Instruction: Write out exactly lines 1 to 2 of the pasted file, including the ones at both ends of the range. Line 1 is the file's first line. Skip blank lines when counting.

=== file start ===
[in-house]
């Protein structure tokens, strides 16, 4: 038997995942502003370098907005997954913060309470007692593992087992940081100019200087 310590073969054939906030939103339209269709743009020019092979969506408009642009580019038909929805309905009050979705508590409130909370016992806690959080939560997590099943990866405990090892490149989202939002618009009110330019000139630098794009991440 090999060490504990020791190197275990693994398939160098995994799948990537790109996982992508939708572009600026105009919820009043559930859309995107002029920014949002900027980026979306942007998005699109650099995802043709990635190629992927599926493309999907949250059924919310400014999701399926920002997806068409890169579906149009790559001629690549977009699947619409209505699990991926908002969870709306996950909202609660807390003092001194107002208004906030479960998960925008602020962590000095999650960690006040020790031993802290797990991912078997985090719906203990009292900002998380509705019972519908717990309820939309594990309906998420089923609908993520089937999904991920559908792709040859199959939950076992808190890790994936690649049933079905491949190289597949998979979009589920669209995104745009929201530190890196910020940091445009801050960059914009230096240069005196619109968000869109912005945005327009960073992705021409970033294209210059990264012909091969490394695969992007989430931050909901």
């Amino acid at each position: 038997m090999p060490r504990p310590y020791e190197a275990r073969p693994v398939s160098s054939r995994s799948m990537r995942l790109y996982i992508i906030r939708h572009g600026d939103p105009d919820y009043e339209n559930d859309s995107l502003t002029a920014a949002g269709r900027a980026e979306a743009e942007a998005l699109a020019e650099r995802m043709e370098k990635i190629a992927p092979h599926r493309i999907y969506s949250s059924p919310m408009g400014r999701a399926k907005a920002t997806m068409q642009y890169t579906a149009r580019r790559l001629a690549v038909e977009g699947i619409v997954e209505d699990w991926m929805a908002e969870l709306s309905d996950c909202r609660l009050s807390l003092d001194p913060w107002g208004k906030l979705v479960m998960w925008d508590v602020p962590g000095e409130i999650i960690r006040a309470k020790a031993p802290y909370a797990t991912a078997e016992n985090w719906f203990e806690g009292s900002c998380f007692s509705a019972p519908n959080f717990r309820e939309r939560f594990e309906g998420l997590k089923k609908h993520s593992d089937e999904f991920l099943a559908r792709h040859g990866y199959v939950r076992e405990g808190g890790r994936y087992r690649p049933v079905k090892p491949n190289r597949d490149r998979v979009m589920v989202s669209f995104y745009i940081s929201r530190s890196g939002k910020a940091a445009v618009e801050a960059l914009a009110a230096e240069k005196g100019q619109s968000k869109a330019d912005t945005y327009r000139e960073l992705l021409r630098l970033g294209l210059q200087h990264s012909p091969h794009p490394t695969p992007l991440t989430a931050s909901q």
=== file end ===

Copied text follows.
[in-house]
């Protein structure tokens, strides 16, 4: 038997995942502003370098907005997954913060309470007692593992087992940081100019200087 310590073969054939906030939103339209269709743009020019092979969506408009642009580019038909929805309905009050979705508590409130909370016992806690959080939560997590099943990866405990090892490149989202939002618009009110330019000139630098794009991440 090999060490504990020791190197275990693994398939160098995994799948990537790109996982992508939708572009600026105009919820009043559930859309995107002029920014949002900027980026979306942007998005699109650099995802043709990635190629992927599926493309999907949250059924919310400014999701399926920002997806068409890169579906149009790559001629690549977009699947619409209505699990991926908002969870709306996950909202609660807390003092001194107002208004906030479960998960925008602020962590000095999650960690006040020790031993802290797990991912078997985090719906203990009292900002998380509705019972519908717990309820939309594990309906998420089923609908993520089937999904991920559908792709040859199959939950076992808190890790994936690649049933079905491949190289597949998979979009589920669209995104745009929201530190890196910020940091445009801050960059914009230096240069005196619109968000869109912005945005327009960073992705021409970033294209210059990264012909091969490394695969992007989430931050909901």